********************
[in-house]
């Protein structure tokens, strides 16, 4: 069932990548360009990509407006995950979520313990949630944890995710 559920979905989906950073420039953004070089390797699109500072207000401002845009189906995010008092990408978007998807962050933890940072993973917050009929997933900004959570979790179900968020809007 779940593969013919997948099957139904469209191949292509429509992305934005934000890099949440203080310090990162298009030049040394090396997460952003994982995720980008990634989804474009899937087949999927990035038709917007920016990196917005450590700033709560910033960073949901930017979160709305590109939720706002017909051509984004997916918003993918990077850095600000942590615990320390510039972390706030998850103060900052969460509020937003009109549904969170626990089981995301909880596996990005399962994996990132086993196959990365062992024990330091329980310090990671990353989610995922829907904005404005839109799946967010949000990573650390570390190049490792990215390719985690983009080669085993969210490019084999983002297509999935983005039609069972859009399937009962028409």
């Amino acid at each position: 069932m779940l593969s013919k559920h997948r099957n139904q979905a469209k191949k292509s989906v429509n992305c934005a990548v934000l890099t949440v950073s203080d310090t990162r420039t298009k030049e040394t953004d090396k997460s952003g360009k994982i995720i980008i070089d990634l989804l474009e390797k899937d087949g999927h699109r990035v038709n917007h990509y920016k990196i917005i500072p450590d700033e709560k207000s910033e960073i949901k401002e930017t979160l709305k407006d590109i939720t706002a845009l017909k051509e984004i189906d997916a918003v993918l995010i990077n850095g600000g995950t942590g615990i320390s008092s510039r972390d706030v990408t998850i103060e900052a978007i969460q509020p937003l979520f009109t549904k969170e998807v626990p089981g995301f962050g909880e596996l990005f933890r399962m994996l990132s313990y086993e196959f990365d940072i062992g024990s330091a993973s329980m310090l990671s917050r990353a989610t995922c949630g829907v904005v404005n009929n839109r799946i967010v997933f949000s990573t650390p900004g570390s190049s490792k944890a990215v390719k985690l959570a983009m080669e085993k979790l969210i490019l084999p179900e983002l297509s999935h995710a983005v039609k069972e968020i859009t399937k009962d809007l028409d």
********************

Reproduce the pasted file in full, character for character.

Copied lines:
[in-house]
């Protein structure tokens, strides 16, 4: 069932990548360009990509407006995950979520313990949630944890995710 559920979905989906950073420039953004070089390797699109500072207000401002845009189906995010008092990408978007998807962050933890940072993973917050009929997933900004959570979790179900968020809007 779940593969013919997948099957139904469209191949292509429509992305934005934000890099949440203080310090990162298009030049040394090396997460952003994982995720980008990634989804474009899937087949999927990035038709917007920016990196917005450590700033709560910033960073949901930017979160709305590109939720706002017909051509984004997916918003993918990077850095600000942590615990320390510039972390706030998850103060900052969460509020937003009109549904969170626990089981995301909880596996990005399962994996990132086993196959990365062992024990330091329980310090990671990353989610995922829907904005404005839109799946967010949000990573650390570390190049490792990215390719985690983009080669085993969210490019084999983002297509999935983005039609069972859009399937009962028409």
């Amino acid at each position: 069932m779940l593969s013919k559920h997948r099957n139904q979905a469209k191949k292509s989906v429509n992305c934005a990548v934000l890099t949440v950073s203080d310090t990162r420039t298009k030049e040394t953004d090396k997460s952003g360009k994982i995720i980008i070089d990634l989804l474009e390797k899937d087949g999927h699109r990035v038709n917007h990509y920016k990196i917005i500072p450590d700033e709560k207000s910033e960073i949901k401002e930017t979160l709305k407006d590109i939720t706002a845009l017909k051509e984004i189906d997916a918003v993918l995010i990077n850095g600000g995950t942590g615990i320390s008092s510039r972390d706030v990408t998850i103060e900052a978007i969460q509020p937003l979520f009109t549904k969170e998807v626990p089981g995301f962050g909880e596996l990005f933890r399962m994996l990132s313990y086993e196959f990365d940072i062992g024990s330091a993973s329980m310090l990671s917050r990353a989610t995922c949630g829907v904005v404005n009929n839109r799946i967010v997933f949000s990573t650390p900004g570390s190049s490792k944890a990215v390719k985690l959570a983009m080669e085993k979790l969210i490019l084999p179900e983002l297509s999935h995710a983005v039609k069972e968020i859009t399937k009962d809007l028409d």